Autism from the inside

January 8, 2008

—Nina Pierpont, MD, PhD

Temple Grandin, PhD, professor and author of Thinking in Pictures, was born autistic.  Dr. Grandin didn’t talk until 3½, and as a young child screamed, threw tantrums, and got stuck doing simple movements over and over.  Today, however, a third of the livestock in the US are handled in equipment and facilities she designed.

Autism is a “spectrum” problem, meaning that some children are more severe than others.  From the outside, we see difficulties with social interactions and communication, and patterns of interest that are unusual and fixed.  The problems are present from a young age.  Intelligence varies.  Autism may accompany mental retardation or giftedness.

Temple’s books, however, tell a different story.  They tell us what it’s like from the inside.  Temple describes what it felt like to have a disordered sensory system.  Noises irritated her.  Birthday parties were “torture.”  She reacted to the shock of noisemakers by hitting or throwing things.  She was “scared to death” of balloons popping, since loud noises hurt her ears “like a dentist’s drill hitting a nerve.”  When she was in college, her roommate’s hair dryer sounded “like a jet plane taking off.”

Touch also bothered her.  She started pulling away from her mother at the age of six months.  Later, she found hugs to be suffocating and distressing and would react “like a wild animal.”  Shampooing her hair or changing her clothes hurt.

On the other hand, smells and feeling things in her hands absorbed her, as did twirling on her swing or watching spinning objects.  She could do these things for hours, lost in her own world, even blocking out the irritating sounds.

At 2½ Temple started speech therapy.  Looking back, she sees that her experience with sound was mild compared to other autistics.  Others experience so much sensory scrambling that they can’t make sense of the speech around them.  Temple understood language before she could produce it, and remembers the frustration of “one long stutter” when she wanted to say something.  Her speech therapist and teacher deftly managed the amount of stimulation she could handle, taking her chin and making her look at them and repeat words, but not overloading her.  Once she learned to talk, Temple was less frustrated and her tantrums diminished.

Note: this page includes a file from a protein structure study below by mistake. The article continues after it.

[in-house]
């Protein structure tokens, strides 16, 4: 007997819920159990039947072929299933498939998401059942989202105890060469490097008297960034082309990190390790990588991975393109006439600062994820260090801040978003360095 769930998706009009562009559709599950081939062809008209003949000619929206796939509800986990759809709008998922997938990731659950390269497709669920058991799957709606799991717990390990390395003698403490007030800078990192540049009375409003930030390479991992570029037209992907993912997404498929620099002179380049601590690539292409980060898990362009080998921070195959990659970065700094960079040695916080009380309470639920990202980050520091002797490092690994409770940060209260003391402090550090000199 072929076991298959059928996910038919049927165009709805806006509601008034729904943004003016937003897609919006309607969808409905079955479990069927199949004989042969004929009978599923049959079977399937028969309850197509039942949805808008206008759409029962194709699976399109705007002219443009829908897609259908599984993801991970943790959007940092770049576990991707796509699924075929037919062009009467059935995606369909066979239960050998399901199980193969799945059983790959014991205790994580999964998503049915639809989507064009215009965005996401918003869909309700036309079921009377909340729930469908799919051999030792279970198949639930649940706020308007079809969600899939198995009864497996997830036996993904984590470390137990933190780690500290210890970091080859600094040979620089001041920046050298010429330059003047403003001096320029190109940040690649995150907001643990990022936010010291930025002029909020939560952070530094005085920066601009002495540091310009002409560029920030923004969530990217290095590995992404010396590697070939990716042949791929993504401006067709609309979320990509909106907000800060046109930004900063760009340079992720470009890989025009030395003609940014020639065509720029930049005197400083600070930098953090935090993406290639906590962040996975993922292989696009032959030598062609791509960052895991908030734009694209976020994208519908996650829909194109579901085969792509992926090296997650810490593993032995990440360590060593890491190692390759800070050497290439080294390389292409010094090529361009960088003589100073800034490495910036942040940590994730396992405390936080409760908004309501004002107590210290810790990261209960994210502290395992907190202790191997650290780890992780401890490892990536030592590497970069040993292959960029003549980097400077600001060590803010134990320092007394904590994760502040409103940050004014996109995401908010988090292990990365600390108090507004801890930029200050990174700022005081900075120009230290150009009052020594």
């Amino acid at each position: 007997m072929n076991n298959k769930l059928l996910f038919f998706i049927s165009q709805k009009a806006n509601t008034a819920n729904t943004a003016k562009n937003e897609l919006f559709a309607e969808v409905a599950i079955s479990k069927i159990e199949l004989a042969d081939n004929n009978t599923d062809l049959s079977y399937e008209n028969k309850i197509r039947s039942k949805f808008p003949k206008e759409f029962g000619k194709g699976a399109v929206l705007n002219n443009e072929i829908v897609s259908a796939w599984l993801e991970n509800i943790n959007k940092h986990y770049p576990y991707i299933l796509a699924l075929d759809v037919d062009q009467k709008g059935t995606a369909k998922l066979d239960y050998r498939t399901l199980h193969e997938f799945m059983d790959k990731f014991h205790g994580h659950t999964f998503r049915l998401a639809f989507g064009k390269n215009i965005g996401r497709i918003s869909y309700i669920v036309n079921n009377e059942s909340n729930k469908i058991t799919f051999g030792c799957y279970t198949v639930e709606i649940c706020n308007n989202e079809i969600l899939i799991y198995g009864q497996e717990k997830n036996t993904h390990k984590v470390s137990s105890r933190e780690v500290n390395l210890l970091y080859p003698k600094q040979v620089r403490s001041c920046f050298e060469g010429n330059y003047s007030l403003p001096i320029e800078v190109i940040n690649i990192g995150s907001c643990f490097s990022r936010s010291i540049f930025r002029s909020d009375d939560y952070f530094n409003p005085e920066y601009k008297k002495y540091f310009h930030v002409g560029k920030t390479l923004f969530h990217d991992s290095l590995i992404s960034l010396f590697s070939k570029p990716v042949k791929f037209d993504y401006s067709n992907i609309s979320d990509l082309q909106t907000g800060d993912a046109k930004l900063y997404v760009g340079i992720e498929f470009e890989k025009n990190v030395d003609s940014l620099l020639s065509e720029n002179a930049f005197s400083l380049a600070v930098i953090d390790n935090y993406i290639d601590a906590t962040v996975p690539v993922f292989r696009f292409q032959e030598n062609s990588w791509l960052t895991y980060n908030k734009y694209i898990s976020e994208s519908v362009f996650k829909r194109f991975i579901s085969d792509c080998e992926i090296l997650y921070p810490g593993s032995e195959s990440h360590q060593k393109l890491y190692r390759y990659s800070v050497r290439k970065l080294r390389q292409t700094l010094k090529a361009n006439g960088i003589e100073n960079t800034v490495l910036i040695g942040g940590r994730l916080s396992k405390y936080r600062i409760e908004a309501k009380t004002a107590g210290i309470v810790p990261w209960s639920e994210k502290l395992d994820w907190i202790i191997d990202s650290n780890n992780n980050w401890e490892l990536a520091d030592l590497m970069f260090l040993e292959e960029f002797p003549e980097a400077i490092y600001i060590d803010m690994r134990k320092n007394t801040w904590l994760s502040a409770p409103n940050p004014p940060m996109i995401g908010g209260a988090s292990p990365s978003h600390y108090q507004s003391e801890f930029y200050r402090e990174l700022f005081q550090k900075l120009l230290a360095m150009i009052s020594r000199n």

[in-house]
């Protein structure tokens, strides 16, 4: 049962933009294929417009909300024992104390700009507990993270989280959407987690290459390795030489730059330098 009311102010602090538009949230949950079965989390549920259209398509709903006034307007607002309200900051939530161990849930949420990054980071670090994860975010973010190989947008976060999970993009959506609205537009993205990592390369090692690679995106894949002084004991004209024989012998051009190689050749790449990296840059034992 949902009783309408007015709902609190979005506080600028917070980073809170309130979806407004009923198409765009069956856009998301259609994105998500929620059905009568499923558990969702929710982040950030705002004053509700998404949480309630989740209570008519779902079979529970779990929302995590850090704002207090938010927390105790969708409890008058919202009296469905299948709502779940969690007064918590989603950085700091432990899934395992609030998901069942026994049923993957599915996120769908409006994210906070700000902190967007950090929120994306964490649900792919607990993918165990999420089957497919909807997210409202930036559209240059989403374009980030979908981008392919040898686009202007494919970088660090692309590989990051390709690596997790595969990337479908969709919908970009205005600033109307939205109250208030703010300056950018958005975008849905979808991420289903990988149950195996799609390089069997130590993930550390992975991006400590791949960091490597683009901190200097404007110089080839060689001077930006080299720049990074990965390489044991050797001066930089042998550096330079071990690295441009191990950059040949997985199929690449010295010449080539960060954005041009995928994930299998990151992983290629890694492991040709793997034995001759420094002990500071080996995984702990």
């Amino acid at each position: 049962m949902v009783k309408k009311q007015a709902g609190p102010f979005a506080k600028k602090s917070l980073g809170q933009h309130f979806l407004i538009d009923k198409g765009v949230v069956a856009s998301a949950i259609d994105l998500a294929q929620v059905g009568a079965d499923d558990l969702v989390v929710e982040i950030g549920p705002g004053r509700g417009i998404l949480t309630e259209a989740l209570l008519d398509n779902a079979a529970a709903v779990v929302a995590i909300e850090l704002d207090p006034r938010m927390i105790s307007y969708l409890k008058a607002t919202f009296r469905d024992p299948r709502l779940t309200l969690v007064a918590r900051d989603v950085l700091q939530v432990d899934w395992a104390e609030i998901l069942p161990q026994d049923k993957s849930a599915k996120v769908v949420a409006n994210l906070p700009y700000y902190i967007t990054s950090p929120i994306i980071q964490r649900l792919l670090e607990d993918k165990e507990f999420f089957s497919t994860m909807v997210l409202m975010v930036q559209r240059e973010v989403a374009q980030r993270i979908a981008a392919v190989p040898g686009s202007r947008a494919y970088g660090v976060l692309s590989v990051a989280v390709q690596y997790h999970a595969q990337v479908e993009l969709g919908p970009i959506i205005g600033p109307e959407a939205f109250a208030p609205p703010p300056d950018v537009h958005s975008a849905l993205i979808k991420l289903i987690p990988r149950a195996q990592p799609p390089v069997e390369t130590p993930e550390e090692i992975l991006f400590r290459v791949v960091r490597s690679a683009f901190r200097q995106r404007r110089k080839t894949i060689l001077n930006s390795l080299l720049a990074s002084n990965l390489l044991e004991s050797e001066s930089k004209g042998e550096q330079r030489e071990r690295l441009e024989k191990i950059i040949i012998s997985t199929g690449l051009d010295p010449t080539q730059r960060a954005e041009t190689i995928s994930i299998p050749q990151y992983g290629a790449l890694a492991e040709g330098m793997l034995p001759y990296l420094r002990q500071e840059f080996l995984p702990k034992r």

Besides speech therapy, she was blessed by a governess who played actively with Temple and her sister.  She was not allowed to vanish into her own world.

In her teens, Temple suffered from crippling anxiety.  And then a miracle happened.  At her aunt’s ranch she saw how cows became calm when gently squeezed in a holding chute, while they got their shots or were branded.  She decided to try it for herself.  The experience changed her life.  First she panicked, then felt a flood of relaxation, a physical comfort she had never felt before from her over-wound sensory system.  Looking back, she writes that she would not have learned kindness and love without this experience of physical comfort.

Over the years, Temple invented many “squeeze machines” which she could get into to relax, and from there she became consumed by cattle chutes and the feelings and psychology of livestock.  She was blessed by teachers in high school (at a special school for gifted but unusual teens) who, instead of trying to change her interests, gave her the tools to pursue them.

Today, Temple still doesn’t understand people.  She misses social cues and doesn’t grasp complex emotions.  To relate to people, she uses rules she has figured out.  Life remains a challenge for her.  Growing older, her actions and voice have become less awkward and intrusive, while her empathy with animals, and her success in keeping them calm and uninjured, remain enormously satisfying to her.

Temple’s life embodied principles of good autism care before they were generally known.  She was intruded upon in pleasant, bearable, and challenging ways, day in and day out, and not left to her own devices.  This is like the well-known Applied Behavioral Analysis (ABA) techniques used by Early Intervention and BOCES for preschool autistic children.  Children with sensory over-sensitivity or scrambling are now routinely treated by occupational therapists to calm them and help them sort out the signals.  Medication, which Temple discovered well into adulthood, may be given earlier for the anxiety and fear that often accompany the sensory problems.

Temple Grandin was a pioneer, a courageous and determined individual who broke new ground in understanding this strange condition of neurological processing.  Lately, neuroscientists have been focusing their attention on an interesting class of nerves called mirror neurons, a newly discovered brain system critical to imitation and empathy.  Next time, I’ll take a look at malfunctioning mirror neurons and their role in understanding the mysterious world we call autism.